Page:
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Weekly Market Update — December 22, 2018

  • Stocks turned in their worst weekly loss of 2018 as NASDAQ joined the other major indices now in bear market territory – meaning off 20% from their recent peaks
  • The two major concerns throughout the week were fears that the Federal Reserve would raise rates too much and too fast and that there might be a partial shutdown of the government
  • The Fed did raise rates a quarter-percentage point and at midnight Friday, parts of the government did shutdown after Congress and the White House failed to reach a deal
  • International developed and emerging markets pulled back for the week, but performed better than their U.S. counterparts as the DJIA, S&P 500, NASDAQ and Russell 2000 plummeted with weekly declines of 6.9%, 7.1%, 8.4%, and 8.4%, respectively
  • The weekly decline was especially difficult for the energy sector as oil prices dropped to their lowest levels in over a year, as crude prices are off by over one-third since their peak in mid-October
  • The CBOE Volatility Index (VIX) reached levels not seen since February as volatility returned
  • All 11 S&P 500 sectors finished in negative territory
  • Equity volatility and policy uncertainty sent the yield on the benchmark 10-year Treasury note to its lowest level since late May
  • The gap between short term and long term rates narrowed last week, but did not invert

Weekly Market Performance

Fed Doesn't Help Investors

Throughout the week, headlines were all about the Fed's monetary policy as many worried that the Fed would raise rates too fast and too high despite a cooling economy. Even President Trump weighed in on the Fed's path when he tweeted his recommendation that the Fed not make a “mistake” in hiking rates.

The Fed ignored the president's tweets and announced another quarter-point hike in the federal funds rate on Wednesday – its fourth rate hike this year. Stocks reacted quickly on the news and dropped, but then moved even further into the red as investors parsed through the Fed's language about expectations for 2019. Equity investors were hopeful that the Fed might signal a bit of a pause throughout 2019, but the majority of the Fed’s policy members seem to expect two rate hikes next year.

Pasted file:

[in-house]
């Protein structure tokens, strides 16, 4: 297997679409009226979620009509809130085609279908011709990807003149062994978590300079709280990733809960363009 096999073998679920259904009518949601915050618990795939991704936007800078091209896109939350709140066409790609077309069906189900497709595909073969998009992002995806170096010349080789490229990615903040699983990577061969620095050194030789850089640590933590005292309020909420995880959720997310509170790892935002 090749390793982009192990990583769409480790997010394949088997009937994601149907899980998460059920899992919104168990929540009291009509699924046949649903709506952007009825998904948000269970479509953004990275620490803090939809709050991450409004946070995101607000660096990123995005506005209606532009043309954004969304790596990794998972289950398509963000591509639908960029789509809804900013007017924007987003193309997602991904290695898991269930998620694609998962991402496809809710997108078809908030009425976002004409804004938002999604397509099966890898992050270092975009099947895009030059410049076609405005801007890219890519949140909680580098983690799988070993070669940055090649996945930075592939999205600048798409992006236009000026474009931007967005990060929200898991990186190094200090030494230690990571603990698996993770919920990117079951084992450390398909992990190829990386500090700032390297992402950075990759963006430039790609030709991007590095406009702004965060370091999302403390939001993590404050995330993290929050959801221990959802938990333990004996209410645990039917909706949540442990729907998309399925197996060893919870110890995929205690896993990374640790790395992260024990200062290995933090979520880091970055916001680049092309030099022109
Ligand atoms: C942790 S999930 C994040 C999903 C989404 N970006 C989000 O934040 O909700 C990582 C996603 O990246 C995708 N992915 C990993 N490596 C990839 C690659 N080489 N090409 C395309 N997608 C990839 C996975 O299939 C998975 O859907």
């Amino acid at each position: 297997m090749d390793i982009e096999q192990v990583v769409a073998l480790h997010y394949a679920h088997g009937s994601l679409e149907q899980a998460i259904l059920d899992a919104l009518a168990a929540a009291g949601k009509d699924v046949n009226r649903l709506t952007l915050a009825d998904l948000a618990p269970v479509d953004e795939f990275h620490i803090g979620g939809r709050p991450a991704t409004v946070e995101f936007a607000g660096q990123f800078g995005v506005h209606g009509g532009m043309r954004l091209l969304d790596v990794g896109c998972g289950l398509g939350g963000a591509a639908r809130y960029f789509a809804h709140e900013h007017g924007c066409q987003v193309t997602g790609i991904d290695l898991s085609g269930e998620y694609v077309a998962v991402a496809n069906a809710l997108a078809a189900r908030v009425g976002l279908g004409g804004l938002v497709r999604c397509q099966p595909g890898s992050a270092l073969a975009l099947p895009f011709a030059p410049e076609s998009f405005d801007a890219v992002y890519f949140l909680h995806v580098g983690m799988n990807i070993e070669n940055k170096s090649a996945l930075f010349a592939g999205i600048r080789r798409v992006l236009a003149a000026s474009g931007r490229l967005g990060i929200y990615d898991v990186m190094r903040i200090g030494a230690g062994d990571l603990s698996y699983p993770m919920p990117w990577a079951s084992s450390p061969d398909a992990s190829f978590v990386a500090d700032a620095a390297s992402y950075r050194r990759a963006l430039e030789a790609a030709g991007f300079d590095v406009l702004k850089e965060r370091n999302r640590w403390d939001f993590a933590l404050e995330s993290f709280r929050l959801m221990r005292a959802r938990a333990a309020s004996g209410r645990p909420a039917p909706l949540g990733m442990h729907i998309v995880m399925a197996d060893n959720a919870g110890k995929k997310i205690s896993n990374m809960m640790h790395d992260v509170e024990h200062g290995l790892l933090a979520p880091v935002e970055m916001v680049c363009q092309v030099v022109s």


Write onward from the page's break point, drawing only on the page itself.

Fears of Partial Government Shutdown Looms Large

Fears of a partial government shutdown at midnight Friday loomed large over the markets for the entire week. Early in the week it appeared that President Trump might sign temporary spending legislation that did not include funding for a border wall, and as such, the Senate approved a bill on Wednesday.

Then there were reports that President Trump would absolutely not sign any legislation unless it included his demand for funding a border wall – stocks dropped.

Then on Friday stocks retreated again after the President promised that the shutdown would “last for a very long time” if a new bill did not include wall funding. On Friday, at midnight, a partial government shutdown took effect.

Not All Bad News

FactSet reported that for the 2018 calendar-year, the S&P 500 showed the highest earnings growth in eight years. Specifically, FactSet reported:

“As of today (December 21), the estimated earnings growth rate for CY 2018 is 20.3%. If 20.3% is the final growth rate for the year, it will mark the highest annual earnings growth for the index since 2010 (39.6%). All 11 sectors are projected to report year–over–year growth in earnings. Nine of the 11 sectors are predicted to report double–digit earnings growth, led by the Energy, Materials, and Financials sectors.”

Lots of Data to End the Year

  • Personal income increased 0.2% month-over-month in November
  • Personal spending rose 0.4%
  • The PCE Price Index increased 0.1% while the core PCE Price Index, which excludes food and energy, also increased 0.1%
  • Durable goods orders increased 0.8% in November
  • Excluding transportation, orders declined 0.3%
  • The third estimate for Q3 GDP showed a downward revision to 3.4% from 3.5%
  • The University of Michigan Index of Consumer Sentiment ended at 98.3, leaving the 2018 average at 98.4, which was the best year since 2000